It also includes information about which types of insurance they have access to and how many dependents are covered under those policies.

These lists are used to create HR reports as well. For example, when you want to see if a certain group of employees has been using their sick time more than others or eligible for health benefits and how many dependents they are covering with that insurance policy.

This is just a small sample of the many reports that a company can use to track its employees, and while each report serves its own specific purpose, they are all designed to help you better understand your workforce.

These reports will allow you to make more informed decisions when it comes time to promote or discipline an employee.

However, it’s important not to base these decisions completely on the reports you receive.

HR Reporting Best Practices

While reports are beneficial in determining who you should promote or not, there are some best practices to keep in mind. This is especially true when making these decisions.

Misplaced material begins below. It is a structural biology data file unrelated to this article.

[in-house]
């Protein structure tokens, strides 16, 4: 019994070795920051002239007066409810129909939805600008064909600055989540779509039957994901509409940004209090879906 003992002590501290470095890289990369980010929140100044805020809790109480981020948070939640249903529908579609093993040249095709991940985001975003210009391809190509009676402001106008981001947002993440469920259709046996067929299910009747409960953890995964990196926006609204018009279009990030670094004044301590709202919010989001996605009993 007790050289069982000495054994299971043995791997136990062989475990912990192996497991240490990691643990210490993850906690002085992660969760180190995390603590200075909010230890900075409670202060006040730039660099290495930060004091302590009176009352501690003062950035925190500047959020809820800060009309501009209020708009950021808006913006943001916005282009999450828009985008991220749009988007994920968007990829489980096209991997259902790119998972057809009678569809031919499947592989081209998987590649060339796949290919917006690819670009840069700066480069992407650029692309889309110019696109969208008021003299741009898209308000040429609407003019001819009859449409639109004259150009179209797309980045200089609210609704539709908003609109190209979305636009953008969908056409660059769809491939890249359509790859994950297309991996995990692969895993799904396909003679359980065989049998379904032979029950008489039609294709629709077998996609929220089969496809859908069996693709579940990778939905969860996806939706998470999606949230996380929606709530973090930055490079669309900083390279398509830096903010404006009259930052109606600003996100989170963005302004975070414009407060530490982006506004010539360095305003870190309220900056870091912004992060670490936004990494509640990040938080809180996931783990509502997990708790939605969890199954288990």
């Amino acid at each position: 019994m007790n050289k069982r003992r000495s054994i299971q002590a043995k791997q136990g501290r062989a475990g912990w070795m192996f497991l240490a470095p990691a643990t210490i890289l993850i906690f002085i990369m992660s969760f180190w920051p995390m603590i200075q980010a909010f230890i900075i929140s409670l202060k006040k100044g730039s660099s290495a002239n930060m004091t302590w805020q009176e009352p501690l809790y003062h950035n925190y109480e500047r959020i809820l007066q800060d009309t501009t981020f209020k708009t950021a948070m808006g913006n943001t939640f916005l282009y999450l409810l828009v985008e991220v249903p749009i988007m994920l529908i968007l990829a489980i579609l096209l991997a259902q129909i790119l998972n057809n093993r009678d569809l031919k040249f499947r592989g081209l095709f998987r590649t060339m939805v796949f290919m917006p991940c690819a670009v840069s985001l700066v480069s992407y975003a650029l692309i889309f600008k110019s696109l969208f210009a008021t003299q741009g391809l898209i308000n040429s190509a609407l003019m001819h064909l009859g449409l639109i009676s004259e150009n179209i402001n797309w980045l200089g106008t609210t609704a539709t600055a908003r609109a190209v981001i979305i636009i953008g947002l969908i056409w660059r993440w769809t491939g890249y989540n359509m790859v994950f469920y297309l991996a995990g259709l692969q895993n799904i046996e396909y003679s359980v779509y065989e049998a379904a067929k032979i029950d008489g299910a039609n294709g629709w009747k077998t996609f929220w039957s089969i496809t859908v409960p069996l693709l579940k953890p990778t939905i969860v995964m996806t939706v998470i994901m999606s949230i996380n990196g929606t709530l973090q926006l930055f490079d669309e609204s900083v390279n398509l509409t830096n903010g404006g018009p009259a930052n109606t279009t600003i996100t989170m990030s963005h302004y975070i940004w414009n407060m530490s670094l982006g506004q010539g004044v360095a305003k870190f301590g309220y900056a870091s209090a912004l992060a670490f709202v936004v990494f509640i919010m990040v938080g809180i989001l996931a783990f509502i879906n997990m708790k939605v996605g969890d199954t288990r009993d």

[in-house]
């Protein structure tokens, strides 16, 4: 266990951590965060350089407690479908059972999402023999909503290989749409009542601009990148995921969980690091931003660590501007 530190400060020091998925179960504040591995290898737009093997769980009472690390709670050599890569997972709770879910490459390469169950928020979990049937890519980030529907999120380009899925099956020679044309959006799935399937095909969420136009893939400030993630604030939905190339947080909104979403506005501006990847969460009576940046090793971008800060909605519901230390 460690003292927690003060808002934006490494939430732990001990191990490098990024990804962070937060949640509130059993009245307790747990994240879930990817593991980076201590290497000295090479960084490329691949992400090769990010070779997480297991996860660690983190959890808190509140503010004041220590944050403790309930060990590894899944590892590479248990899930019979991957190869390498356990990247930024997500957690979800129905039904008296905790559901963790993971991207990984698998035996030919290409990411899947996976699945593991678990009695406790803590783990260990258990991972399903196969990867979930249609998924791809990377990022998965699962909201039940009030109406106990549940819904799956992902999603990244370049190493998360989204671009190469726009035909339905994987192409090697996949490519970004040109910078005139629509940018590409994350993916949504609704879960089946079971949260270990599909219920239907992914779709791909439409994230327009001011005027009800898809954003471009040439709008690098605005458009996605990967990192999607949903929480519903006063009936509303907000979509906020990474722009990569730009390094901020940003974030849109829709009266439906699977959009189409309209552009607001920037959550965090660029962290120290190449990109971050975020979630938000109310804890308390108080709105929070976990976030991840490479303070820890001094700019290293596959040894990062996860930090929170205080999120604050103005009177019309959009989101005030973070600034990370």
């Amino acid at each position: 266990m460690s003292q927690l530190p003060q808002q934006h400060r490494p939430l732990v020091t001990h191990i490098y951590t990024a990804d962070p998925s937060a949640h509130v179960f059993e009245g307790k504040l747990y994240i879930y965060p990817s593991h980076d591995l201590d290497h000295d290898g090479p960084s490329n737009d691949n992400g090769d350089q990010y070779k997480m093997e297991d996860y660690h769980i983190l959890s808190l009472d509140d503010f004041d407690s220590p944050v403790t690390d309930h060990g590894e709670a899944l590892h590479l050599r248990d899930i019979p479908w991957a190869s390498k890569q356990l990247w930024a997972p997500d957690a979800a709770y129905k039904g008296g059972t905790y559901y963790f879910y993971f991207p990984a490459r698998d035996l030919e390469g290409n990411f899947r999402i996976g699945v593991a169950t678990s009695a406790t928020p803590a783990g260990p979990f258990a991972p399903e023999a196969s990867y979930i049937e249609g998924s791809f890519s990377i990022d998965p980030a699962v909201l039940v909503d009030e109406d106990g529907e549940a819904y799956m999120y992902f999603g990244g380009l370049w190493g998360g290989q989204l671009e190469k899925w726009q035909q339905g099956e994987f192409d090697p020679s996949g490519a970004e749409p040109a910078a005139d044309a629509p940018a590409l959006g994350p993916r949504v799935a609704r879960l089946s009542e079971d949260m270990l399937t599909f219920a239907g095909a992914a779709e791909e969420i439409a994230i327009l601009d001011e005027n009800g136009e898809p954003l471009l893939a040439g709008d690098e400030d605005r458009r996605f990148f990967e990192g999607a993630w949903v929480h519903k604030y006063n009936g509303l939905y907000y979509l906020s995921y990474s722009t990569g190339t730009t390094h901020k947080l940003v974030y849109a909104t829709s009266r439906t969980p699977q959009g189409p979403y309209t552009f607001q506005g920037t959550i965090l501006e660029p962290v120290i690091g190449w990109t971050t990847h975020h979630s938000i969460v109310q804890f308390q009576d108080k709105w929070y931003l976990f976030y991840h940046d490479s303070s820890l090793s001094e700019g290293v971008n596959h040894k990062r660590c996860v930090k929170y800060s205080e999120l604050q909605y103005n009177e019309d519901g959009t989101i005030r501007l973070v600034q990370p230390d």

For example, just because a report shows that an employee is performing poorly doesn’t mean they will continue this trend into the future. While their performance may warrant disciplinary action, you might want to give them another chance. Please do this before terminating them from employment as it could be something temporary, like a family situation changing.

Unfortunately, many companies don’t think about keeping track of employees’ personal lives. This can cause even more problems later on! There’s no way of knowing for sure unless you have further information.

Furthermore, it’s highly recommended that you keep track of any disciplinary action so one can consider it in future reports.